Herbicide and Nitrate in Surface and Ground Water: Results from the Iowa Management Systems Evaluation Area

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2004-04-13
Authors
Moorman, Thomas
Hatfield, Jerry
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Kanwar, Rameshwar
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Agricultural and Biosystems Engineering

Since 1905, the Department of Agricultural Engineering, now the Department of Agricultural and Biosystems Engineering (ABE), has been a leader in providing engineering solutions to agricultural problems in the United States and the world. The department’s original mission was to mechanize agriculture. That mission has evolved to encompass a global view of the entire food production system–the wise management of natural resources in the production, processing, storage, handling, and use of food fiber and other biological products.

History
In 1905 Agricultural Engineering was recognized as a subdivision of the Department of Agronomy, and in 1907 it was recognized as a unique department. It was renamed the Department of Agricultural and Biosystems Engineering in 1990. The department merged with the Department of Industrial Education and Technology in 2004.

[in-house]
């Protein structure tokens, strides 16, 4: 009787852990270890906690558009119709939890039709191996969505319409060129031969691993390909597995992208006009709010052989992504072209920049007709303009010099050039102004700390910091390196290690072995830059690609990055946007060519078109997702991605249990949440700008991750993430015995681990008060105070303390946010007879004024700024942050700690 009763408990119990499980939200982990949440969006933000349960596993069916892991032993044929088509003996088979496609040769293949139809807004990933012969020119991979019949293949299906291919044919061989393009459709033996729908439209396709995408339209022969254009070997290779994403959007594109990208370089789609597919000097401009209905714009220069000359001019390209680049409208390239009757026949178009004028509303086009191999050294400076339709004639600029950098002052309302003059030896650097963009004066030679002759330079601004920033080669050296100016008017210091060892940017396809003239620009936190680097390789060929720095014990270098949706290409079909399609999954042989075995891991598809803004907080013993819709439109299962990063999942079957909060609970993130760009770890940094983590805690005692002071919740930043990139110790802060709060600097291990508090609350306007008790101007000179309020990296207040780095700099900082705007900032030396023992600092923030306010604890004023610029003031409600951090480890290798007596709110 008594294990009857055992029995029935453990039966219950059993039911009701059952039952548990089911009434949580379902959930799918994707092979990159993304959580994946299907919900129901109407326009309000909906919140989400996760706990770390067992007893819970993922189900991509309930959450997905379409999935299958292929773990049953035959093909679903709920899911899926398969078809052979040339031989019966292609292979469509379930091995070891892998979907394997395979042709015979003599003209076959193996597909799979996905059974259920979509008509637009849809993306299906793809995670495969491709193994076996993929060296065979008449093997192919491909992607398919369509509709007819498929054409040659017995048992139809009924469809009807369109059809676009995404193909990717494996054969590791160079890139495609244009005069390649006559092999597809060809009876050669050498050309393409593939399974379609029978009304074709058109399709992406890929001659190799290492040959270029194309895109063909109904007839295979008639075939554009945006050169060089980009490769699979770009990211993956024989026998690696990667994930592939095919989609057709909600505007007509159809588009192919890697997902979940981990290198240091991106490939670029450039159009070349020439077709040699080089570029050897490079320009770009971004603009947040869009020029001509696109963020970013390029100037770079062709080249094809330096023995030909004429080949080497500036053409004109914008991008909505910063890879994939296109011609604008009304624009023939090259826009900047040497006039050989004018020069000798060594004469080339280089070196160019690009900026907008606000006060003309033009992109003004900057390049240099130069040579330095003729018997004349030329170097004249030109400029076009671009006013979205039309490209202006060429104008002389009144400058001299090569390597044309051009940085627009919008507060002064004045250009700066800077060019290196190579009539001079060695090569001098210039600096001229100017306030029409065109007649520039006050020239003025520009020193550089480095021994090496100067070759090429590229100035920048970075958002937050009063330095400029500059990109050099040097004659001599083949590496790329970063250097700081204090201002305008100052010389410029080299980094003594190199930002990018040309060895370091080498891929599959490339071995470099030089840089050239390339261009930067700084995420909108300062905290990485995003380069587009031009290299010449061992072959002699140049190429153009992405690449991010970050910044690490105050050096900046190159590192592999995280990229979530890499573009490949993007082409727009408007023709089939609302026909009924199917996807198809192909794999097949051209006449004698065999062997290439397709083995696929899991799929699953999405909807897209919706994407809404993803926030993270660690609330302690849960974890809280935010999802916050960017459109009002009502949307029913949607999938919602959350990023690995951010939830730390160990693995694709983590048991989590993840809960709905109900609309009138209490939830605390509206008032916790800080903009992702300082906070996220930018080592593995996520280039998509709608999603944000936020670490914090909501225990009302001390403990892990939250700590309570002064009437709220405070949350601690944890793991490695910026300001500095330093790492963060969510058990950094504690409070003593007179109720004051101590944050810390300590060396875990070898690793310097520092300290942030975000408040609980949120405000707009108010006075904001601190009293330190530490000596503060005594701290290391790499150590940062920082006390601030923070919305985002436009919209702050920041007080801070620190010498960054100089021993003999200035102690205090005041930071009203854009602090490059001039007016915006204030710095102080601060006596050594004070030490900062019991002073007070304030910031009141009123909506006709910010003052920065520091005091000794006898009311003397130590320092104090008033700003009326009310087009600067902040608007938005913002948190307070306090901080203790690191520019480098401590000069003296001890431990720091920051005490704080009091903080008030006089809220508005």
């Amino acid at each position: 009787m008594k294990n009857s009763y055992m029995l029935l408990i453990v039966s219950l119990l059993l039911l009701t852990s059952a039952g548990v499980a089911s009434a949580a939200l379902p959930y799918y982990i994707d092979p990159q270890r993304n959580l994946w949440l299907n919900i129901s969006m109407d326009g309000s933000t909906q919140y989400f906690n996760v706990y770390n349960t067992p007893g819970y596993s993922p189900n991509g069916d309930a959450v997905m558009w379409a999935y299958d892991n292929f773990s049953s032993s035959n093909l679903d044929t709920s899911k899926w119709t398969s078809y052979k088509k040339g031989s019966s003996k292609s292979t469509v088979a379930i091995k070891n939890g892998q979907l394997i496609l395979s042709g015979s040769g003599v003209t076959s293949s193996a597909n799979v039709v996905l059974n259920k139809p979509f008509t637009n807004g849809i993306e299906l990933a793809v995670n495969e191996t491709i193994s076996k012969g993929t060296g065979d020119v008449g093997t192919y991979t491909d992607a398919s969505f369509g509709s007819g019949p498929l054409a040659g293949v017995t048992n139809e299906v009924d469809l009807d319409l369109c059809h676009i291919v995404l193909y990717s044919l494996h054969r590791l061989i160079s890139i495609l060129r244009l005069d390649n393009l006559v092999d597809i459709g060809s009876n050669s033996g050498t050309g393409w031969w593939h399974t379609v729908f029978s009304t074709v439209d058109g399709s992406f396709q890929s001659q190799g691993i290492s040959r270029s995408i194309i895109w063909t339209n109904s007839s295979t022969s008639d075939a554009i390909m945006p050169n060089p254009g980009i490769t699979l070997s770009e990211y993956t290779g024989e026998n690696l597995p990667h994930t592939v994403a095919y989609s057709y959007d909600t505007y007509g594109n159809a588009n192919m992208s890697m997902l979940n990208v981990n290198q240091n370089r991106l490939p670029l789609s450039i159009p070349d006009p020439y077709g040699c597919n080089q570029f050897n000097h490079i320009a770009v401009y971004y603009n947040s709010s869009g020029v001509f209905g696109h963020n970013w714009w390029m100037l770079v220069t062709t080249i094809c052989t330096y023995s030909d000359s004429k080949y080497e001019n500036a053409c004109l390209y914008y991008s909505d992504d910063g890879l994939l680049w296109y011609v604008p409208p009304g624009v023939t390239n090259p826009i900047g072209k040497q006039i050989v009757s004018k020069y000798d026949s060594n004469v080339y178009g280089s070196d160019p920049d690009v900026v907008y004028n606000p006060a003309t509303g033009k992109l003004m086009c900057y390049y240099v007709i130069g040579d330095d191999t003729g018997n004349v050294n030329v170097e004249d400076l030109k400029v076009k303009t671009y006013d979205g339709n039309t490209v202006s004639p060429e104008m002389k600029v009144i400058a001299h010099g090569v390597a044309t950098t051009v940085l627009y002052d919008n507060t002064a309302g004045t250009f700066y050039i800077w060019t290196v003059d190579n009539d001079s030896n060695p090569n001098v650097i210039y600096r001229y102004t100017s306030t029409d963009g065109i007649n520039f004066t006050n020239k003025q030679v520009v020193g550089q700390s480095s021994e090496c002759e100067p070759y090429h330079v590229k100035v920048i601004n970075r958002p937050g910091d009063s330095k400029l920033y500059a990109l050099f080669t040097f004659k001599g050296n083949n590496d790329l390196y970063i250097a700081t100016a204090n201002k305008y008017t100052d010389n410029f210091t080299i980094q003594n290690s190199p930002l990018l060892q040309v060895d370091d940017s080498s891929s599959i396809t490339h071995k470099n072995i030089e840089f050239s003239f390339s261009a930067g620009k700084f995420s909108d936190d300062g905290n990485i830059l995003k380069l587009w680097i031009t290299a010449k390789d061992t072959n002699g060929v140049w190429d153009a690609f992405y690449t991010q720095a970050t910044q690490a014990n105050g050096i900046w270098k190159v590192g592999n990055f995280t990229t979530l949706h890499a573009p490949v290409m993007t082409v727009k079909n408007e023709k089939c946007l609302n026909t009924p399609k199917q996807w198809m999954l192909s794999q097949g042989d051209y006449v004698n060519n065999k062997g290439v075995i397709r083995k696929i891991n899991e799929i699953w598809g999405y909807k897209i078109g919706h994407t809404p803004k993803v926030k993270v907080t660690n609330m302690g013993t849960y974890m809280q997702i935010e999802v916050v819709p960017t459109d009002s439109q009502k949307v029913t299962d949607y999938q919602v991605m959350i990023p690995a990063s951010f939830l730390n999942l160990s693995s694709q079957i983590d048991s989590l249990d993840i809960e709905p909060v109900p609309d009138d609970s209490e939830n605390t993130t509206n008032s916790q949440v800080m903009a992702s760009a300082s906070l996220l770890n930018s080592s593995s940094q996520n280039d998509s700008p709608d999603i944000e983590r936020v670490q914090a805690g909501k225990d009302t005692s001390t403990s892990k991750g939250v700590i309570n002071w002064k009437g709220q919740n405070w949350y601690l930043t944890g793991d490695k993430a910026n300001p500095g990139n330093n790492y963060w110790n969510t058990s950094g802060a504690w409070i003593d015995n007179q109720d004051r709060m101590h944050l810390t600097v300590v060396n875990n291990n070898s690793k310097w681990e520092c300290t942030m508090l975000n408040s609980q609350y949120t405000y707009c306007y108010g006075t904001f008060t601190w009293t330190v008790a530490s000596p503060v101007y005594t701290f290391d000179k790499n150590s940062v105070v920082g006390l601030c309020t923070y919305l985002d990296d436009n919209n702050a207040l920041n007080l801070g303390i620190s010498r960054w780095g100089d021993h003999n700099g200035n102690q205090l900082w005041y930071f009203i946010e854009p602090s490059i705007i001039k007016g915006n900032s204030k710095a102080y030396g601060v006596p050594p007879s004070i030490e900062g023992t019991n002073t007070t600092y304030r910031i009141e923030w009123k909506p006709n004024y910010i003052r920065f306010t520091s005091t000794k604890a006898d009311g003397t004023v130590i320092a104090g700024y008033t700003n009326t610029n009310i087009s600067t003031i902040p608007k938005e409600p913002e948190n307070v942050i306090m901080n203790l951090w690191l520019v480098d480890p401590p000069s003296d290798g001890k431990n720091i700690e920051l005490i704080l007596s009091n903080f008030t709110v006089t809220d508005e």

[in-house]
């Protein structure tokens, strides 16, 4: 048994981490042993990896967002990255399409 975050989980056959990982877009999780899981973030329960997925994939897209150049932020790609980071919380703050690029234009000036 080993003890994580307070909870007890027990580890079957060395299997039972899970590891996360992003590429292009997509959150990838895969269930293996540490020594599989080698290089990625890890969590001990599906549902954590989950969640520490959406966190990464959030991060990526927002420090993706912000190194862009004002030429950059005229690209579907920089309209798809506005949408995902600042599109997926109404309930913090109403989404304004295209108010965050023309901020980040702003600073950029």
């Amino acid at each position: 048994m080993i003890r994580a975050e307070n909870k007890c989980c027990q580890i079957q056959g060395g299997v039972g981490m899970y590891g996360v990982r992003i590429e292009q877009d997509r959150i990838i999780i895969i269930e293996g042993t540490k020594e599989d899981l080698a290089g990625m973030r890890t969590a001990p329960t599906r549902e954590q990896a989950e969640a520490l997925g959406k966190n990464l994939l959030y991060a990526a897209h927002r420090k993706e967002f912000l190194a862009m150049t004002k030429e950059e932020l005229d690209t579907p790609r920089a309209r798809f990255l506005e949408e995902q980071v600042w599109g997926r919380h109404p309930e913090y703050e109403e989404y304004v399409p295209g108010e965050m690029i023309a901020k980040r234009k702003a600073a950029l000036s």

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1905–present

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  • Department of Agricultural Engineering (1907–1990)

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Abstract

Herbicides are transported through subsurface drainage to surface waters from corn-growing areas of the USA and Canada. Herbicide losses are highly variable, ranging between 0.01 to 10 g/ha. The magnitude of herbicide loss results from precipitation patterns, herbicide-soil interactions, and farming practices. This report reviews existing literature and presents new research concerning effects of farming practices on herbicide losses in drainage water. Conservation tillage practices which increase infiltration tend to increase herbicide losses. Increasing intensity of drainage and increased frequency and rate of herbicide use also increase herbicide losses. Banding lowers the application rate and reduces annual losses and average concentrations of atrazine compared to broadcast applications. Metolachlor losses were reduced by banding, but the effect was only statistically significant in continuous corn systems.

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This book chapter is from ACS Symposium Series 877 (2004): 235–248, doi:10.1021/bk-2004-0877.ch017.

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